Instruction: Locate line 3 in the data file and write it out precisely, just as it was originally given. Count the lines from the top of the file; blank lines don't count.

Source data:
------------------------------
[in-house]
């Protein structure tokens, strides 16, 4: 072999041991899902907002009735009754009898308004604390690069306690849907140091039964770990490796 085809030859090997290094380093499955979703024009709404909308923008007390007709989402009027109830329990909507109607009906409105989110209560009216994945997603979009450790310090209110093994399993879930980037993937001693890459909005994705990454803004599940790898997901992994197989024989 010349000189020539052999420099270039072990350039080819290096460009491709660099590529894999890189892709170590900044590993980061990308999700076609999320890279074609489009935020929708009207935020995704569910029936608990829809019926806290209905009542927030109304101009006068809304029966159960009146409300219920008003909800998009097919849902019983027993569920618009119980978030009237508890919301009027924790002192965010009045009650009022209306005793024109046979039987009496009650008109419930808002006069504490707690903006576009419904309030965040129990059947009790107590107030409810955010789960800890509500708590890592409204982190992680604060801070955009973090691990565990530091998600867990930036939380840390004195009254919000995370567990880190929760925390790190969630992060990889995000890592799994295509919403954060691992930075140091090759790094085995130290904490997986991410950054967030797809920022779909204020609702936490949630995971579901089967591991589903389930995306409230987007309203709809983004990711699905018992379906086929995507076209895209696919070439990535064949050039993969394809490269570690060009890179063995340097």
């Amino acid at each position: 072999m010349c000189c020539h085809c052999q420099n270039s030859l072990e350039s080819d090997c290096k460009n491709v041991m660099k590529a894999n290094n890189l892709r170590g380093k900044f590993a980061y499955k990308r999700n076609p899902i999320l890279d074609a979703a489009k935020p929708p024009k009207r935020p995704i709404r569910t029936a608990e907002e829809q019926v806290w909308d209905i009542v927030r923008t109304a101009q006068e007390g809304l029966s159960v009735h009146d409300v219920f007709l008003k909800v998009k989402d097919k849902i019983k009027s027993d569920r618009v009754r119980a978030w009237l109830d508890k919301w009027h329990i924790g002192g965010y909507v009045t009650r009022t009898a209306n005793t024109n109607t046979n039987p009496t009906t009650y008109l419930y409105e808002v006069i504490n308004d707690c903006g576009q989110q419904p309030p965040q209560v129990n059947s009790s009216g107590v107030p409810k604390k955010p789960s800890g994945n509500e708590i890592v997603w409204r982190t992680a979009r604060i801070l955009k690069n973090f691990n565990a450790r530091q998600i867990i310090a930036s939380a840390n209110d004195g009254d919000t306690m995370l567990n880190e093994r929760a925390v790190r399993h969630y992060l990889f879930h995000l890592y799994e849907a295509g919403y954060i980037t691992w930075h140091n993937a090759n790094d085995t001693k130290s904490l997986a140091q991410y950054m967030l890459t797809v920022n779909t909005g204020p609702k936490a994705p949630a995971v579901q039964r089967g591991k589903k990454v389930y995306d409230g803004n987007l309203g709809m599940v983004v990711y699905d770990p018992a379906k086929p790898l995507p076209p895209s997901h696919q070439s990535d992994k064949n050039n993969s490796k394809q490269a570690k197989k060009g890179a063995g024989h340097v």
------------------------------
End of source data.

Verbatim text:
């Amino acid at each position: 072999m010349c000189c020539h085809c052999q420099n270039s030859l072990e350039s080819d090997c290096k460009n491709v041991m660099k590529a894999n290094n890189l892709r170590g380093k900044f590993a980061y499955k990308r999700n076609p899902i999320l890279d074609a979703a489009k935020p929708p024009k009207r935020p995704i709404r569910t029936a608990e907002e829809q019926v806290w909308d209905i009542v927030r923008t109304a101009q006068e007390g809304l029966s159960v009735h009146d409300v219920f007709l008003k909800v998009k989402d097919k849902i019983k009027s027993d569920r618009v009754r119980a978030w009237l109830d508890k919301w009027h329990i924790g002192g965010y909507v009045t009650r009022t009898a209306n005793t024109n109607t046979n039987p009496t009906t009650y008109l419930y409105e808002v006069i504490n308004d707690c903006g576009q989110q419904p309030p965040q209560v129990n059947s009790s009216g107590v107030p409810k604390k955010p789960s800890g994945n509500e708590i890592v997603w409204r982190t992680a979009r604060i801070l955009k690069n973090f691990n565990a450790r530091q998600i867990i310090a930036s939380a840390n209110d004195g009254d919000t306690m995370l567990n880190e093994r929760a925390v790190r399993h969630y992060l990889f879930h995000l890592y799994e849907a295509g919403y954060i980037t691992w930075h140091n993937a090759n790094d085995t001693k130290s904490l997986a140091q991410y950054m967030l890459t797809v920022n779909t909005g204020p609702k936490a994705p949630a995971v579901q039964r089967g591991k589903k990454v389930y995306d409230g803004n987007l309203g709809m599940v983004v990711y699905d770990p018992a379906k086929p790898l995507p076209p895209s997901h696919q070439s990535d992994k064949n050039n993969s490796k394809q490269a570690k197989k060009g890179a063995g024989h340097v």